Influence of court surfaces on impact cushioning during basketball lay-up
Quek, Raymond Kai Kiat
Date of Issue2014
National Institute of Education
Indoor and outdoor playing surfaces with different cushioning properties can affect movement impact. However, no study has compared impact loading between wooden and asphalt basketball courts. This study compared plantar pressure parameters for the four steps of the lay-up on the wooden and asphalt courts. Thirteen healthy males were evaluated in the randomized crossover study wearing the Novel Pedar-X system. Peak contact force, peak pressure and pressure-time integral were measured in eight regions: hallux, lesser toes, medial, central and lateral forefoot, medial and lateral arch and the heel. The contact area was analysed as a whole step. Wilcoxon signed-rank test was used for statistical analysis. Higher peak forces were observed on the wooden surface at the hallux (p=0.033) [wooden: 70.63(32.37) N, asphalt: 61.38(30.81) N] and medial forefoot (p=0.013) [wooden: 146.39(48.89) N, asphalt: 123.46(49.17) N] of the right landing step. Peak force measured for the left landing step was higher at the lesser toes (p=0.009) [wooden: 162.30(60.09) N, asphalt: 148.33(56.78) N] but lower at the lateral forefoot (p=0.039) [wooden: 163.58(53.79) N, asphalt: 179.45(63.98) N] and lateral arch (p=0.039) [wooden: 144.47(74.95) N, asphalt: 172.90(58.99) with smaller contact area (p=0.033) [wooden: 121.35(16.92) cm2, asphalt: 126.95(14.44) cm2]. No differences for peak pressure and pressure-time integral were found. Results suggest that the wooden surface may elicit a better landing technique by increasing bending at the ankles and decreasing inversion to disperse contact forces more effectively. Additionally, perceived impact of the surface may affect landing strategy. More investigation is needed due to complications in sport-specific movement.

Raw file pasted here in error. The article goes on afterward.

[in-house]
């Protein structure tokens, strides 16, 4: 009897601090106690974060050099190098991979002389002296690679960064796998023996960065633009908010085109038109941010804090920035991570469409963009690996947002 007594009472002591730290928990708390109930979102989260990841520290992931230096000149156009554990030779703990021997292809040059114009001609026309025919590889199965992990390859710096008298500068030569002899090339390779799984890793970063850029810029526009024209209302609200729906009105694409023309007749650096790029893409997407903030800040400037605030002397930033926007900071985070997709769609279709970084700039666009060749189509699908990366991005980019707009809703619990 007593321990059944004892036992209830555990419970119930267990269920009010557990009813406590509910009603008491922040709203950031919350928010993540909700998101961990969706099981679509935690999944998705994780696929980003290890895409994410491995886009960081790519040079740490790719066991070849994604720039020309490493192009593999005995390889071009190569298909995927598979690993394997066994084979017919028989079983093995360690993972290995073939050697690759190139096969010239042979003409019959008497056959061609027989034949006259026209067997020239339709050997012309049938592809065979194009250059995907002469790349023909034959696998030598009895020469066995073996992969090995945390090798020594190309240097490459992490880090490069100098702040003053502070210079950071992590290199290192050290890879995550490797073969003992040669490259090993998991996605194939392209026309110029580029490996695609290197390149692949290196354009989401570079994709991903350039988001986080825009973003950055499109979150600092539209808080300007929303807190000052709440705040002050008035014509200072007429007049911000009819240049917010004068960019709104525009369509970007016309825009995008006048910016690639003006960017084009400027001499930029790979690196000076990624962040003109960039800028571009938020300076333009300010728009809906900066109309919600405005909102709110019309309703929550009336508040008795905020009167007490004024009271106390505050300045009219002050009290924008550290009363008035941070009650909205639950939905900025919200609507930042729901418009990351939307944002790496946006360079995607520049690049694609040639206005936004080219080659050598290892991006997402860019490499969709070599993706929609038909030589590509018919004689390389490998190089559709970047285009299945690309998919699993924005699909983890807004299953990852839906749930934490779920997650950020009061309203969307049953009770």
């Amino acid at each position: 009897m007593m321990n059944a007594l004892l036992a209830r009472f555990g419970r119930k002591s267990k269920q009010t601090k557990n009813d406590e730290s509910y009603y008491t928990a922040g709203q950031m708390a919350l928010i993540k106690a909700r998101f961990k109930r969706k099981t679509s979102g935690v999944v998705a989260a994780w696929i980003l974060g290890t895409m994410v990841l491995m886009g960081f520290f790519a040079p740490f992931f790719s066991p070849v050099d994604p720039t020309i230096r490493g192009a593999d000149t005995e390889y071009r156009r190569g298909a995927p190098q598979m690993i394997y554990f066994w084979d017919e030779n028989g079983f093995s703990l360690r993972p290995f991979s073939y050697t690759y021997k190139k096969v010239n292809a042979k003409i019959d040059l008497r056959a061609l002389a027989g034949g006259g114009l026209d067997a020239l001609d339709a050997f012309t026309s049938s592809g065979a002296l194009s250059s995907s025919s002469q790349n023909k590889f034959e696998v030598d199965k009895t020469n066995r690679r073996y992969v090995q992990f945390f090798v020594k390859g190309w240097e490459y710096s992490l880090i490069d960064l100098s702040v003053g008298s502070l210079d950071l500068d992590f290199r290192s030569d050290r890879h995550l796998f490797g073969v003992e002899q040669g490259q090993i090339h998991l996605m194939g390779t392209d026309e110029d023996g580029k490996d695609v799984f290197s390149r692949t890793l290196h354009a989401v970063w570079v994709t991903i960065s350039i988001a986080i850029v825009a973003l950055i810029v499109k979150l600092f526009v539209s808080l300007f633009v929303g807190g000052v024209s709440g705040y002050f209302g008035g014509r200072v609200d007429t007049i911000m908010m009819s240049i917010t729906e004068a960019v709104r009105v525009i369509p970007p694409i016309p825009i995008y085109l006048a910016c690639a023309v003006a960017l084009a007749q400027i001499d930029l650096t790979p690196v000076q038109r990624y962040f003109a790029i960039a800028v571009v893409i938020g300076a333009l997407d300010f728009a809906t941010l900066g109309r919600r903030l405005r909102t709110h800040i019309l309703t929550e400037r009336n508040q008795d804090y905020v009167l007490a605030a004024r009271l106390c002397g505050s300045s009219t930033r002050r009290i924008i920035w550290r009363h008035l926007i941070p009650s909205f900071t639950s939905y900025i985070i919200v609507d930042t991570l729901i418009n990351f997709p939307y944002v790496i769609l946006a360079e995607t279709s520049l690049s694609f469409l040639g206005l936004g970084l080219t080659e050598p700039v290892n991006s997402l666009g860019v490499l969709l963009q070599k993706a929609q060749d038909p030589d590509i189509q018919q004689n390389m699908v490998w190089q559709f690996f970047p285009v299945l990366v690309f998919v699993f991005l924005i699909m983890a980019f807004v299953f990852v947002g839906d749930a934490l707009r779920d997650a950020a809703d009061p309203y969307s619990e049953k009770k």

Final Year Project (FYP)